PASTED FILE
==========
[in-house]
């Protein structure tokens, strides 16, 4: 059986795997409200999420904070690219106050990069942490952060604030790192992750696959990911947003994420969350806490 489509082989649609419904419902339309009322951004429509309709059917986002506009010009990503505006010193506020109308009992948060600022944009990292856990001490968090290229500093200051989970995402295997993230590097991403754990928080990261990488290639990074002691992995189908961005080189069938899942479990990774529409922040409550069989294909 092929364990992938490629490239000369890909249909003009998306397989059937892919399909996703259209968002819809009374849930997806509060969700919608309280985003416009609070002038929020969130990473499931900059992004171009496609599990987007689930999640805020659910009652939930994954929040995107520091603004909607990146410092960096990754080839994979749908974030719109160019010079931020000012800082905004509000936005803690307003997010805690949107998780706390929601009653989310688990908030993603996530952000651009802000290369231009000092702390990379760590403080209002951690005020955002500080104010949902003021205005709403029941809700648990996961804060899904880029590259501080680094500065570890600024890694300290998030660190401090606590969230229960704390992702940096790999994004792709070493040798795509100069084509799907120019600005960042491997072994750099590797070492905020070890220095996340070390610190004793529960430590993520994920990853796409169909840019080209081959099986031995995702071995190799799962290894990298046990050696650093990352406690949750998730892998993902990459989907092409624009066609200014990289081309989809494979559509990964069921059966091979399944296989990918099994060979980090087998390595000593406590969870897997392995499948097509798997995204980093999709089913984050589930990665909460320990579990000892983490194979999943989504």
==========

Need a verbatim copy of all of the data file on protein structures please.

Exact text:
[in-house]
């Protein structure tokens, strides 16, 4: 059986795997409200999420904070690219106050990069942490952060604030790192992750696959990911947003994420969350806490 489509082989649609419904419902339309009322951004429509309709059917986002506009010009990503505006010193506020109308009992948060600022944009990292856990001490968090290229500093200051989970995402295997993230590097991403754990928080990261990488290639990074002691992995189908961005080189069938899942479990990774529409922040409550069989294909 092929364990992938490629490239000369890909249909003009998306397989059937892919399909996703259209968002819809009374849930997806509060969700919608309280985003416009609070002038929020969130990473499931900059992004171009496609599990987007689930999640805020659910009652939930994954929040995107520091603004909607990146410092960096990754080839994979749908974030719109160019010079931020000012800082905004509000936005803690307003997010805690949107998780706390929601009653989310688990908030993603996530952000651009802000290369231009000092702390990379760590403080209002951690005020955002500080104010949902003021205005709403029941809700648990996961804060899904880029590259501080680094500065570890600024890694300290998030660190401090606590969230229960704390992702940096790999994004792709070493040798795509100069084509799907120019600005960042491997072994750099590797070492905020070890220095996340070390610190004793529960430590993520994920990853796409169909840019080209081959099986031995995702071995190799799962290894990298046990050696650093990352406690949750998730892998993902990459989907092409624009066609200014990289081309989809494979559509990964069921059966091979399944296989990918099994060979980090087998390595000593406590969870897997392995499948097509798997995204980093999709089913984050589930990665909460320990579990000892983490194979999943989504």